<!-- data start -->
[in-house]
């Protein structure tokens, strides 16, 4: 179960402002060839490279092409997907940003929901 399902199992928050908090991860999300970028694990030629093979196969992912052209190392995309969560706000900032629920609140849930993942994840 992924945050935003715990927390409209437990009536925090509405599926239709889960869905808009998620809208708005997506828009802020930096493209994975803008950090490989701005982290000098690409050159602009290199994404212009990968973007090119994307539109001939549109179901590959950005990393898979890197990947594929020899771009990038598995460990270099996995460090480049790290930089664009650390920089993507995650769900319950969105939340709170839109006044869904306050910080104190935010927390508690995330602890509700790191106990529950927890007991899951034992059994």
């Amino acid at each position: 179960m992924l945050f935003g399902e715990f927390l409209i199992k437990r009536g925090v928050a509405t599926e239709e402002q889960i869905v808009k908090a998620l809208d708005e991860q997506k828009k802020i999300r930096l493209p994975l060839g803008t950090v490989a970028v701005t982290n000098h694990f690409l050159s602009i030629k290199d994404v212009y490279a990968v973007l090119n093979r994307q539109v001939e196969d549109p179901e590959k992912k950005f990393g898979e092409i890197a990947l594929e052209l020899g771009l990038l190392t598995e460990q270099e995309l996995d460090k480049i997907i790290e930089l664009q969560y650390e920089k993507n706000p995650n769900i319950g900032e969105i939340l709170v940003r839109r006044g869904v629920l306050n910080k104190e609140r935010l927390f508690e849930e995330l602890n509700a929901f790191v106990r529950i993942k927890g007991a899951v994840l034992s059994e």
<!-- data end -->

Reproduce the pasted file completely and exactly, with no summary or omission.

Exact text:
[in-house]
């Protein structure tokens, strides 16, 4: 179960402002060839490279092409997907940003929901 399902199992928050908090991860999300970028694990030629093979196969992912052209190392995309969560706000900032629920609140849930993942994840 992924945050935003715990927390409209437990009536925090509405599926239709889960869905808009998620809208708005997506828009802020930096493209994975803008950090490989701005982290000098690409050159602009290199994404212009990968973007090119994307539109001939549109179901590959950005990393898979890197990947594929020899771009990038598995460990270099996995460090480049790290930089664009650390920089993507995650769900319950969105939340709170839109006044869904306050910080104190935010927390508690995330602890509700790191106990529950927890007991899951034992059994």
């Amino acid at each position: 179960m992924l945050f935003g399902e715990f927390l409209i199992k437990r009536g925090v928050a509405t599926e239709e402002q889960i869905v808009k908090a998620l809208d708005e991860q997506k828009k802020i999300r930096l493209p994975l060839g803008t950090v490989a970028v701005t982290n000098h694990f690409l050159s602009i030629k290199d994404v212009y490279a990968v973007l090119n093979r994307q539109v001939e196969d549109p179901e590959k992912k950005f990393g898979e092409i890197a990947l594929e052209l020899g771009l990038l190392t598995e460990q270099e995309l996995d460090k480049i997907i790290e930089l664009q969560y650390e920089k993507n706000p995650n769900i319950g900032e969105i939340l709170v940003r839109r006044g869904v629920l306050n910080k104190e609140r935010l927390f508690e849930e995330l602890n509700a929901f790191v106990r529950i993942k927890g007991a899951v994840l034992s059994e």